Classical Growth Theory


DEFINITION of 'Classical Growth Theory'

A theory on economic growth that argues that economic growth will end because of an increasing population and limited resources. Classical Growth Theory economists believed that temporary increases in real GDP per person would cause a population explosion that would consequently decrease real GDP.

BREAKING DOWN 'Classical Growth Theory'

Economists behind this theory developed an idea of a "subsistence level" to model the theory. They believed that if real GDP rose above this subsistence level of income that it would cause the population to increase and bring real GDP back down to the subsitence level. It was sort of like a equilibrium level that real GDP would always revert to in this theory. Alternatively, if the real GDP fell below this subsistence level, parts of the population would die off and real income would rise back to the subsistence level.

  1. Aggregate Hours

    The sum of the hours worked by all employed people, either full ...
  2. Macroeconomics

    The field of economics that studies the behavior of the aggregate ...
  3. Real Gross Domestic Product (GDP)

    An inflation-adjusted measure that reflects the value of all ...
  4. Classical Economics

    Classical economics refers to work done by a group of economists ...
  5. Crowding Out Effect

    An economic theory stipulating that rises in public sector spending ...
  6. Gross Domestic Product - GDP

    The monetary value of all the finished goods and services produced ...
Related Articles
  1. Economics

    The Austrian School Of Economics

    Investopedia explains: If you think economists are only concerned with numbers, check out the Austrian School, who are more like economic philosophers.
  2. Options & Futures

    Nobel Winners Are Economic Prizes

    Before you try to profit from their theories, you should learn about the creators themselves.
  3. Bonds & Fixed Income

    Can Keynesian Economics Reduce Boom-Bust Cycles?

    Learn about a British economist's proposed solution to a common economic problem.
  4. Economics

    These Will Be the World's Top Economies in 2020

    Discover the current economic forces that are anticipated to significantly shift the landscape of the world's most powerful economies over the next decade.
  5. Economics

    Calculating Cross Elasticity of Demand

    Cross elasticity of demand measures the quantity demanded of one good in response to a change in price of another.
  6. Fundamental Analysis

    Emerging Markets: Analyzing Colombia's GDP

    With a backdrop of armed rebels and drug cartels, the journey for the Colombian economy has been anything but easy.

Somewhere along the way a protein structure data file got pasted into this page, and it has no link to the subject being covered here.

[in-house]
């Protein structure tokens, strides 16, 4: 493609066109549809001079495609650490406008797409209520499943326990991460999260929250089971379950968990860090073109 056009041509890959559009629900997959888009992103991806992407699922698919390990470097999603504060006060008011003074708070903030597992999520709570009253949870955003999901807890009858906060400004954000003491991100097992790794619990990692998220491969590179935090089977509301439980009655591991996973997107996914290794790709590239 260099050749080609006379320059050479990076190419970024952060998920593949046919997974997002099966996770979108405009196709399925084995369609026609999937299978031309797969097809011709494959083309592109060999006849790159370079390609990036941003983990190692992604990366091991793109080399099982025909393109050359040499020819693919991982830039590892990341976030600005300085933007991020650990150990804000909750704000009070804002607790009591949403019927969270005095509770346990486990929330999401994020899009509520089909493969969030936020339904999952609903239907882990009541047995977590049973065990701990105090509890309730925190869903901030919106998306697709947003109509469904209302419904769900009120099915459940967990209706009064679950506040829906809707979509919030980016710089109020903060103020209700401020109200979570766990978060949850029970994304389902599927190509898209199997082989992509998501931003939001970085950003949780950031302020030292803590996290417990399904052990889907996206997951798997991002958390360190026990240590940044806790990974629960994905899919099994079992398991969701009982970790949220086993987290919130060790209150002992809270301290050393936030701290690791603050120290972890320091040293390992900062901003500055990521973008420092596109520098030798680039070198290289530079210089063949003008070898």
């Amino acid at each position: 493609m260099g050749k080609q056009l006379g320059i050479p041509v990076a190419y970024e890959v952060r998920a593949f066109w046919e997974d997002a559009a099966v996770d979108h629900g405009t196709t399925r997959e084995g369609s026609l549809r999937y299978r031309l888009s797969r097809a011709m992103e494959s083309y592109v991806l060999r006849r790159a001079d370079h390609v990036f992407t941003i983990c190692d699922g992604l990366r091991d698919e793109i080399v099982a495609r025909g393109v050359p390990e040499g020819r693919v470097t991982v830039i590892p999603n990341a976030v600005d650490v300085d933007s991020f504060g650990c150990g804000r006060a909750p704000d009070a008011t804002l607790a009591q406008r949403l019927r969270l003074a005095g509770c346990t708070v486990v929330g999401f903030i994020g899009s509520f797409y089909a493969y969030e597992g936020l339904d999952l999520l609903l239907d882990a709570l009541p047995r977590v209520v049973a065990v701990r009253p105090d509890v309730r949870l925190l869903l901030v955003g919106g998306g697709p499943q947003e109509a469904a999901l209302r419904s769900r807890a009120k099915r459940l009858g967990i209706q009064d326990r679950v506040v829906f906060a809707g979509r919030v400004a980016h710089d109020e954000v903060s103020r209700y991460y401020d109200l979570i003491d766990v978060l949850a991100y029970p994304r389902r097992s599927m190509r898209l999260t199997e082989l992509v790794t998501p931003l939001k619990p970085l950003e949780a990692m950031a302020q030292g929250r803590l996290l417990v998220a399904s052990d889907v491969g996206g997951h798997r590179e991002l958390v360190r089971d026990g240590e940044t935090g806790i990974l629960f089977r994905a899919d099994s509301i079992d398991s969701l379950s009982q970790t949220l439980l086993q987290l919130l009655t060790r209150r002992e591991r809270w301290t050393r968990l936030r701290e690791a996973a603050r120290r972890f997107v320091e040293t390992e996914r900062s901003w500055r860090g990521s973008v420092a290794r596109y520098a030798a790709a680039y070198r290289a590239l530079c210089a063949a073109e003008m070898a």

7. Fundamental Analysis

    Emerging Markets: Analyzing Chile's GDP

    Chile has become one of the great economic success stories of Latin America.
  8. Economics

    Explaining Fair Market Value

    Fair market value is the price at which a buyer and seller are willing to exchange a good.
  9. Economics

    Understanding Production Efficiency

    Production efficiency is the point at which an economy cannot increase output of a good or service without lowering the production of another product.
  10. Economics

    What Does Short Run Mean?

    Short run is the concept that for a business, at least one factor of production is fixed while others are variable.
  1. Is Mexico an emerging market economy?

    Mexico meets all the criteria of an emerging market economy. The country's gross domestic product, or GDP, per capita beats ... Read Full Answer >>
  2. Is Colombia an emerging market economy?

    Colombia meets the criteria of an emerging market economy. The South American country has a much lower gross domestic product, ... Read Full Answer >>
  3. Is Argentina a developed country?

    Argentina is not a developed country. It has one of the strongest economies in South America or Central America and ranks ... Read Full Answer >>
  4. Is Brazil a developed country?

    Brazil is not a developed country. Though it has the largest economy in South America or Central America, Brazil is still ... Read Full Answer >>
  5. Are Social Security payments included in the US GDP calculation?

    Social Security payments are not included in the U.S. definition of the gross domestic product (GDP). Transfer Payments For ... Read Full Answer >>
  6. How can the federal reserve increase aggregate demand?

    The Federal Reserve can increase aggregate demand in indirect ways by lowering interest rates. Aggregate demand is a measure ... Read Full Answer >>

You May Also Like

Hot Definitions
  1. Section 1231 Property

    A tax term relating to depreciable business property that has been held for over a year. Section 1231 property includes buildings, ...
  2. Term Deposit

    A deposit held at a financial institution that has a fixed term, and guarantees return of principal.
  3. Zero-Sum Game

    A situation in which one person’s gain is equivalent to another’s loss, so that the net change in wealth or benefit is zero. ...
  4. Capitalization Rate

    The rate of return on a real estate investment property based on the income that the property is expected to generate.
  5. Gross Profit

    A company's total revenue (equivalent to total sales) minus the cost of goods sold. Gross profit is the profit a company ...
  6. Revenue

    The amount of money that a company actually receives during a specific period, including discounts and deductions for returned ...
Trading Center
You are using adblocking software

Want access to all of Investopedia? Add us to your “whitelist”
so you'll never miss a feature!